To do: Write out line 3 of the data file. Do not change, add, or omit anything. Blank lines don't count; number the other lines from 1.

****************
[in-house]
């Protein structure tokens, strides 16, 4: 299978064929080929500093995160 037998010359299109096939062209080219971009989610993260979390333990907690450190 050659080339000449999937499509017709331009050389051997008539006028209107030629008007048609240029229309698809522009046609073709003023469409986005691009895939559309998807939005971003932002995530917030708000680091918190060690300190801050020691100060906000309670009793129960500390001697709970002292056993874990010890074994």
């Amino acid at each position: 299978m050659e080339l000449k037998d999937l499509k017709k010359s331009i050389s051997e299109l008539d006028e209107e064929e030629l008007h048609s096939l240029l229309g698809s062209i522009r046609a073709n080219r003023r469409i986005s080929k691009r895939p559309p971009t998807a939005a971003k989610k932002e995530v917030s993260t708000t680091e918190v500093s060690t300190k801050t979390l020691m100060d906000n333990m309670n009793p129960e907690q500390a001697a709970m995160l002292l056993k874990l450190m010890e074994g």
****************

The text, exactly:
């Amino acid at each position: 299978m050659e080339l000449k037998d999937l499509k017709k010359s331009i050389s051997e299109l008539d006028e209107e064929e030629l008007h048609s096939l240029l229309g698809s062209i522009r046609a073709n080219r003023r469409i986005s080929k691009r895939p559309p971009t998807a939005a971003k989610k932002e995530v917030s993260t708000t680091e918190v500093s060690t300190k801050t979390l020691m100060d906000n333990m309670n009793p129960e907690q500390a001697a709970m995160l002292l056993k874990l450190m010890e074994g």